One of the world's most highly regarded regions for wine production and tourism...
One of the world's most highly regarded regions for wine production and tourism, the Napa Valley is the AVA that brought worldwide recognition to California winemaking. The area was settled by a few choice wine families in the 1960's who bet that the wines of the area would grow and flourish. They were right. The Napa wine industry really took off in the 1980's, when vineyard lands were scooped up and vines were planted throughout the county. A number of wineries emerged, from large conglomerates to small boutiques to cult classics. Cabernet Sauvignon is definitely the grape of choice here, with many winemakers also focusing on Bordeaux blends. Whites are usually Chardonnay and Sauvignon Blanc.
Within the Napa Valley lie many smaller sub-AVAs that lend even more character specifics to the wines. Furthest south is Carneros, followed by Yountville, Oakville & Rutherford. Above those two are St.-Helena and the valley's newest AVA, Calistoga. These areas are situated on the valley floor and are known for creating rich, smooth Cabernet Sauvignon, Merlot and Chardonnay. There are a few mountain regions as well, nestled on the slopes overlooking the valley AVAs. Those include Howell Mountain, Stags Leap District, and Mt. Veeder. Wines from the mountain regions are often more structured and firm, benefiting from more time in the bottle to evolve and soften.
An easy-going red variety with generous fruit and a supple texture...
An easy-going red variety with generous fruit and a supple texture, Merlot’s subtle tannins make it perfect for early drinking and allow it to pair with a wide range of foods. One simply needs to look to Bordeaux to understand Merlot's status as a noble variety. On the region’s Right Bank, it dominates in blends with Cabernet Franc, and on the Left Bank, it plays a supporting role to (and helps soften) Cabernet Sauvignon—in both cases resulting in some of the longest-lived and highest-quality wines in the world. They are often emulated elsewhere in Bordeaux-style blends, particularly in California’s Napa Valley, where Merlot also frequently shines on its own.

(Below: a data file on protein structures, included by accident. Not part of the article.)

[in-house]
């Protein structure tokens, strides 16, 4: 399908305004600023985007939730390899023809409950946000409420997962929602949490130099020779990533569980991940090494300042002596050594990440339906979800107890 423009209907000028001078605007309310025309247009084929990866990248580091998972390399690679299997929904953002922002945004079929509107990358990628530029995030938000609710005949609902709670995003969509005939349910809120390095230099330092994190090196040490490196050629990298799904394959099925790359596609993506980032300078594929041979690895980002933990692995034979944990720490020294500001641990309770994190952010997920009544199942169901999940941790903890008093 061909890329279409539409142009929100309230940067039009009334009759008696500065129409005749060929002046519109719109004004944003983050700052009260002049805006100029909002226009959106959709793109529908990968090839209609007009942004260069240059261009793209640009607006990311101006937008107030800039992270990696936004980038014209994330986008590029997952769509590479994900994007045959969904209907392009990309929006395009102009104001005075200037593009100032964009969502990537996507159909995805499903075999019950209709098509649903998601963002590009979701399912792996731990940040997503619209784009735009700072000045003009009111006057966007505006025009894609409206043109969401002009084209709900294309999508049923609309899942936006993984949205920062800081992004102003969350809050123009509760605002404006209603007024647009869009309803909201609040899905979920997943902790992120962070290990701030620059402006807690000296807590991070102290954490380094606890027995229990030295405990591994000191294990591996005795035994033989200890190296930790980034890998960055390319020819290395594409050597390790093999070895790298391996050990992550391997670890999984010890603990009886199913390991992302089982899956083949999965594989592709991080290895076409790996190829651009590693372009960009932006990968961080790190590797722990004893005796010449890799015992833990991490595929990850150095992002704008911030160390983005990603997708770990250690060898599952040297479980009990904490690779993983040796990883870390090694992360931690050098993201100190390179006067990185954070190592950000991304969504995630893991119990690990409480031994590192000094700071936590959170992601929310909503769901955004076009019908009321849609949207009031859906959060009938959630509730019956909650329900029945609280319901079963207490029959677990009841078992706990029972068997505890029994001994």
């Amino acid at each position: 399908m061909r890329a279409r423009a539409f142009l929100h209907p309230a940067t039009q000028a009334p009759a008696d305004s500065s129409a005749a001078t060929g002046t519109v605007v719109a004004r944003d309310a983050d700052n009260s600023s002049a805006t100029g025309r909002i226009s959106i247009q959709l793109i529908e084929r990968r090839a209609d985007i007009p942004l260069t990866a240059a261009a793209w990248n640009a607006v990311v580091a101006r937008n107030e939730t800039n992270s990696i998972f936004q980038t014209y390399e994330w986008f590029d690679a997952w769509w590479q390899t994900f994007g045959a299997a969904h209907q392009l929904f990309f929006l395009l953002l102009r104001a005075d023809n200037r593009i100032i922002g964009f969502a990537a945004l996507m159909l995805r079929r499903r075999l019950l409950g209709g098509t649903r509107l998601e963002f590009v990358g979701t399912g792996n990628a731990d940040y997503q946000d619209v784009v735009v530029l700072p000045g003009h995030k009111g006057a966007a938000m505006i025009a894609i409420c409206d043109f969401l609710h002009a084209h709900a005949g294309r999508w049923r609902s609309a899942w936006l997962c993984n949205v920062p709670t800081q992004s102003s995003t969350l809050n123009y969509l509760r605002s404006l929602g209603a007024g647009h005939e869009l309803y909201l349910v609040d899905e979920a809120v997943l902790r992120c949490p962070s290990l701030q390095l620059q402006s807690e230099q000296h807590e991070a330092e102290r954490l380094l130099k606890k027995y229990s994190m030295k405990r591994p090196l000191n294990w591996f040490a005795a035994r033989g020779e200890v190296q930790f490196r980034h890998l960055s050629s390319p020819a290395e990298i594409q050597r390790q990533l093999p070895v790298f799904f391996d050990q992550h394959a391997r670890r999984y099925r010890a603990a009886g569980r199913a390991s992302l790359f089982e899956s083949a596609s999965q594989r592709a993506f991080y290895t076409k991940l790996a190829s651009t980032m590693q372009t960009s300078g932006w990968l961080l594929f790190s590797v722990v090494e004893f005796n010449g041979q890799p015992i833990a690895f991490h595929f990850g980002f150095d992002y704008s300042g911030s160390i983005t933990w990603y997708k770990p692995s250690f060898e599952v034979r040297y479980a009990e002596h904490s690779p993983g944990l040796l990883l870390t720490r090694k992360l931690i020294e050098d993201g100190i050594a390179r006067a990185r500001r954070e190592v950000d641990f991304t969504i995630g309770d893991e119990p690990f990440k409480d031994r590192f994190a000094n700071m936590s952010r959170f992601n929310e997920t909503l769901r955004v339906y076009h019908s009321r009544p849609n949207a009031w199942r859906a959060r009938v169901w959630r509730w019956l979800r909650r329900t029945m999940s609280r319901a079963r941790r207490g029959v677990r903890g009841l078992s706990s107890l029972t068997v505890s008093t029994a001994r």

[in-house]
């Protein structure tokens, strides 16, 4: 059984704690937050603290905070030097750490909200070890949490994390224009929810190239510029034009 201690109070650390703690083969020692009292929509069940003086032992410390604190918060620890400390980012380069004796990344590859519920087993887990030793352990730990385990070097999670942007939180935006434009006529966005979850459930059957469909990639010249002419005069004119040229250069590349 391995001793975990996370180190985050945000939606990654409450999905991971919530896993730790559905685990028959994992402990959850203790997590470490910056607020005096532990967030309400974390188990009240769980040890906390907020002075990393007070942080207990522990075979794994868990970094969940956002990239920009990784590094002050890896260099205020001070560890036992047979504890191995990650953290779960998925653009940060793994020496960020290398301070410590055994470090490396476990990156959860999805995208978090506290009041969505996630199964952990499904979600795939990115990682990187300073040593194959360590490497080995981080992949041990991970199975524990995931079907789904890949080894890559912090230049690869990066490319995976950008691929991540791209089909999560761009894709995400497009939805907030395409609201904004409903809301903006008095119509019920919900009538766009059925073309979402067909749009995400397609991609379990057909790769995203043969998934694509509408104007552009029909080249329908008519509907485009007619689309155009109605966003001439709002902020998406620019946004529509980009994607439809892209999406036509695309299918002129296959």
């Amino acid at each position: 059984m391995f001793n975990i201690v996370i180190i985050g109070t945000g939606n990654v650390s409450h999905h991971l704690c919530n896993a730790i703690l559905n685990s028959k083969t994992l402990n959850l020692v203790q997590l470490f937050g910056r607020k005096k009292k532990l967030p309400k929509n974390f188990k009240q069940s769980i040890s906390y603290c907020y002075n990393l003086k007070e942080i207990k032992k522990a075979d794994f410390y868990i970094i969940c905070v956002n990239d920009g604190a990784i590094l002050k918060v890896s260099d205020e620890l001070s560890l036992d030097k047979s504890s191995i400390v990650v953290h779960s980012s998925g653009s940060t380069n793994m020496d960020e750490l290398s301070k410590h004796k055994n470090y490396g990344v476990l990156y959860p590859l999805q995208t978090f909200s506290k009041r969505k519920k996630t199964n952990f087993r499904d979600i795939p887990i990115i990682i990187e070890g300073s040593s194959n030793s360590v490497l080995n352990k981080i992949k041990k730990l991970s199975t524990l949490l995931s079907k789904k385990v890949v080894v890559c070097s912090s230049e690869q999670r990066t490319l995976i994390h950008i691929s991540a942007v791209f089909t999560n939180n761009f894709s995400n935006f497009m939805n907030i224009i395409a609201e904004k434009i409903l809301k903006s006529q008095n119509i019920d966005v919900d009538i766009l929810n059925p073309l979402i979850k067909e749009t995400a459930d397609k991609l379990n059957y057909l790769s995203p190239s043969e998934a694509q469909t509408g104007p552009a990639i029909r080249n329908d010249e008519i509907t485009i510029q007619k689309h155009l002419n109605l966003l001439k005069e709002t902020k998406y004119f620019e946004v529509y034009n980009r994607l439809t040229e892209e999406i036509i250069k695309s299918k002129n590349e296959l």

In the Glass
Merlot is known for its soft, silky texture and approachable flavors of ripe plum, red and black cherry, and raspberry. In a cool climate, you may find earthier notes alongside dried herbs, tobacco, and tar, while Merlot from warmer regions is generally more straightforward and fruit-focused.
Lamb with Merlot is an ideal match—the sweetness of the meat picks up on the sweet fruit flavors of the wine to create a harmonious balance. Merlot’s gentle tannins allow for a hint of spice and its medium weight and bright acidity permit the possibilities of simple pizza or pasta with red sauce—overall, an extremely versatile food wine.
Since the release of the 2004 film Sideways, Merlot's repuation has taken a big hit, and more than a decade later has yet to fully recover, though it is on its way. What many viewers didn't realize was that as much as Miles derided the variety, the prized wine of his collection—a 1961 Château Cheval Blanc—is made from a blend of Merlot and Cabernet Franc.